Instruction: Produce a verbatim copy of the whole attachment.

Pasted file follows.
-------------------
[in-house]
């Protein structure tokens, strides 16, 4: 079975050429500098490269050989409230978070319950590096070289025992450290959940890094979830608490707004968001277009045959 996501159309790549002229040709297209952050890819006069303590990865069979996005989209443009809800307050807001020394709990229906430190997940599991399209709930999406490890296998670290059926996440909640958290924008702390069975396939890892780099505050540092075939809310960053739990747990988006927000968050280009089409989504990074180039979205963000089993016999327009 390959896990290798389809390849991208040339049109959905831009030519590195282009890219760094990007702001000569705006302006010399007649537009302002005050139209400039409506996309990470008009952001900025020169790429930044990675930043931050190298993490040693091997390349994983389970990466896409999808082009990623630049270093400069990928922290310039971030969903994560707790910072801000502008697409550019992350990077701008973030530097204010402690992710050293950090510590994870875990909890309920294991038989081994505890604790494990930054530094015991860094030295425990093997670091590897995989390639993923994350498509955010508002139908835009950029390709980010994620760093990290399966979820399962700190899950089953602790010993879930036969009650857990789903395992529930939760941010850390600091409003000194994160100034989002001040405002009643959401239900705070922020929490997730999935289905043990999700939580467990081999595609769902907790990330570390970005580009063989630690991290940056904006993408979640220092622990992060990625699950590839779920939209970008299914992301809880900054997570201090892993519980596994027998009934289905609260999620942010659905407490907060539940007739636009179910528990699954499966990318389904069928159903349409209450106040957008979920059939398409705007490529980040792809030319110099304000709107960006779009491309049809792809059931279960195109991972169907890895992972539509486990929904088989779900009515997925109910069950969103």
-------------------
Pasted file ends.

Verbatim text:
[in-house]
């Protein structure tokens, strides 16, 4: 079975050429500098490269050989409230978070319950590096070289025992450290959940890094979830608490707004968001277009045959 996501159309790549002229040709297209952050890819006069303590990865069979996005989209443009809800307050807001020394709990229906430190997940599991399209709930999406490890296998670290059926996440909640958290924008702390069975396939890892780099505050540092075939809310960053739990747990988006927000968050280009089409989504990074180039979205963000089993016999327009 390959896990290798389809390849991208040339049109959905831009030519590195282009890219760094990007702001000569705006302006010399007649537009302002005050139209400039409506996309990470008009952001900025020169790429930044990675930043931050190298993490040693091997390349994983389970990466896409999808082009990623630049270093400069990928922290310039971030969903994560707790910072801000502008697409550019992350990077701008973030530097204010402690992710050293950090510590994870875990909890309920294991038989081994505890604790494990930054530094015991860094030295425990093997670091590897995989390639993923994350498509955010508002139908835009950029390709980010994620760093990290399966979820399962700190899950089953602790010993879930036969009650857990789903395992529930939760941010850390600091409003000194994160100034989002001040405002009643959401239900705070922020929490997730999935289905043990999700939580467990081999595609769902907790990330570390970005580009063989630690991290940056904006993408979640220092622990992060990625699950590839779920939209970008299914992301809880900054997570201090892993519980596994027998009934289905609260999620942010659905407490907060539940007739636009179910528990699954499966990318389904069928159903349409209450106040957008979920059939398409705007490529980040792809030319110099304000709107960006779009491309049809792809059931279960195109991972169907890895992972539509486990929904088989779900009515997925109910069950969103």